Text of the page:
New ‘View Poles’ at Weir

Weir Farm National Historic Site is launching a pilot wayfinding system that will show visitors around the park during all months of the year.  Beginning Thursday Oct. 29, visitors are able to take self-guided tours with the aid of the new “View Poles”, an innovative new wayfinding system created by a team of designers from Rhode Island School of Design (RISD) and curated by Weir Farm Master Artist & Instructor Dmitri Wright.

Painters and artists rave about the light and color in the park as it reflects off stone walls and the tree cover. Focusing in on that light and looking closer at how special it is, is the quick experience you get when you look through each of the fifteen View Poles,” said Weir Farm National Historic Site Superintendent Linda Cook.

The View Poles, a series of lightweight poles with built-in viewfinders, will be located throughout the park and oriented towards items of interest by a rotating series of guest curators, including visiting artists, ecologists, and historians. The inaugural curator, American Impressionist Artist Dmitri Wright, will be orienting the poles to highlight the qualities of light and color which have inspired generations of artists to paint at Weir Farm National Historic Site.

“The light that inspired the American Impressionists to capture the multiplicity of colors of this landscape, is still calling to the artist’s heart to experience the art of nature. I selected views that continually offer me a sense of place beyond time, ones that highlight a particular uniqueness about the way light plays upon the topography here at Weir Farm National Historic Site,” said Dmitri Wright.

“The View Poles introduce visitors to the environmental conditions that were central to the work of the artists that lived here, and allow visitors to capture these phenomena for themselves. It is incredibly exciting to be able to launch this project at Weir Farm National Historic Site,” said designer Yasmin Vobis.

The View Poles are accompanied by an informational guide and a take-home postcard that allows visitors to create their own views at home. Both the guide and the postcard are available on the porch of the visitor center, and the postcards will also be distributed to community and cultural centers across Southwestern Connecticut. Visitors are encouraged to contribute their own views of Weir Farm National Historic Site by posting photos to social media under the hashtag #seeweirfarm.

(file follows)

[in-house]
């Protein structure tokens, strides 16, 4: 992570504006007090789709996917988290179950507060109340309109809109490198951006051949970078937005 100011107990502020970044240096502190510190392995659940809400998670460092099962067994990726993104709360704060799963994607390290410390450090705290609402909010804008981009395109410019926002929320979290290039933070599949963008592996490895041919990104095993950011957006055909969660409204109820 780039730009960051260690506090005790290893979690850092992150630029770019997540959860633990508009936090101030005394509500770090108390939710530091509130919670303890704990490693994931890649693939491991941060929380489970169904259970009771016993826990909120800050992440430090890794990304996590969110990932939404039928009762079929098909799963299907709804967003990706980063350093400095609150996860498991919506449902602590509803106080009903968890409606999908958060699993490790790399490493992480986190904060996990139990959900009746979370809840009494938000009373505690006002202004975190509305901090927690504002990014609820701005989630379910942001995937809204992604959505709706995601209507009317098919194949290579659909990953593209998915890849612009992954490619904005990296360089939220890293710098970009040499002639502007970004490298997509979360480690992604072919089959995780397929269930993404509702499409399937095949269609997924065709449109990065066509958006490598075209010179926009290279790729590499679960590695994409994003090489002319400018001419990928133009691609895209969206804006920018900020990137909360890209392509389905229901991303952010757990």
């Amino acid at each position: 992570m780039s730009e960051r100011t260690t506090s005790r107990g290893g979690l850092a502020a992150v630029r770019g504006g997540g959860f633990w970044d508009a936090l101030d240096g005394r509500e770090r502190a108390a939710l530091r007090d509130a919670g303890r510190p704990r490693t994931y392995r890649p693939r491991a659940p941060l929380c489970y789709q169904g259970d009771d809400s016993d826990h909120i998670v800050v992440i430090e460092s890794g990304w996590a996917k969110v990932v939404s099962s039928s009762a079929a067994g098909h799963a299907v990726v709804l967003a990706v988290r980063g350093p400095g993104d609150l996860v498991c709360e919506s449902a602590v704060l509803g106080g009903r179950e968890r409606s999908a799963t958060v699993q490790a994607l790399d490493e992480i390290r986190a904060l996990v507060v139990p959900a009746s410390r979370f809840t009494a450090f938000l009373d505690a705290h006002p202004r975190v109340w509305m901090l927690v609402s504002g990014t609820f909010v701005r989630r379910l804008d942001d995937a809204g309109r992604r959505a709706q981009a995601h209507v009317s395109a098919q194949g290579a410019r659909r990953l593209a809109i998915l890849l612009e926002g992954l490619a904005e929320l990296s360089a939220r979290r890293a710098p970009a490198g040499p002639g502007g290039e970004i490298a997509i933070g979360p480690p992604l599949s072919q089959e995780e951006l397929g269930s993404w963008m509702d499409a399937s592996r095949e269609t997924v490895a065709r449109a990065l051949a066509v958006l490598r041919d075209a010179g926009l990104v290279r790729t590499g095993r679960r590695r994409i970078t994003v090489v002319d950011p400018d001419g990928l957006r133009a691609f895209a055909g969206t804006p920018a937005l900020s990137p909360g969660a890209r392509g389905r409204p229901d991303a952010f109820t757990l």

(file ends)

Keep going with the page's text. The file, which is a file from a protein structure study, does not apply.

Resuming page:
The View Poles were designed by a group of faculty and alumni from the Rhode Island School of Design. Led by Aaron Forrest and Yasmin Vobis of the architecture firm Ultramoderne, based in Providence, RI, the team includes graphic designer Dungjai Pungauthaikan of Once-Future Office, video artist and curator Noah Klersfeld, landscape architect Suzanne Mathew, and landscape ecologist Jessica Forrest. The team was selected in Fall 2014 to work with Weir Farm National Historic Site as part of the National Parks Now competition held by the Van Alen Institute in partnership with the National Park Service.

Dmitri Wright is a contemporary Impressionist painter who has painted and taught at Weir Farm National Historic Site for over ten years. Trained by Samuel Brecher and Donald Brown, Wright was a Max Beckman International Scholar at the Brooklyn Museum School of Art and graduated from the Cooper Union for the Advancement of Science and Art. He has taught internationally and currently leads the Weir Farm Art Academy, instructing students of all ages in the Impressionist tradition. His work is represented in the Brooklyn Museum, the Newark Museum, and in private collections worldwide.

Designed and preserved by artists, Weir Farm National Historic Site welcomes everyone to experience the power of creativity, art, and nature. Escape to the only national park dedicated to American painting and rediscover the beauty of light and color in everyday life. Learn more at the website or on Facebook, YouTube, and on Instagram @WeirFarmNHS.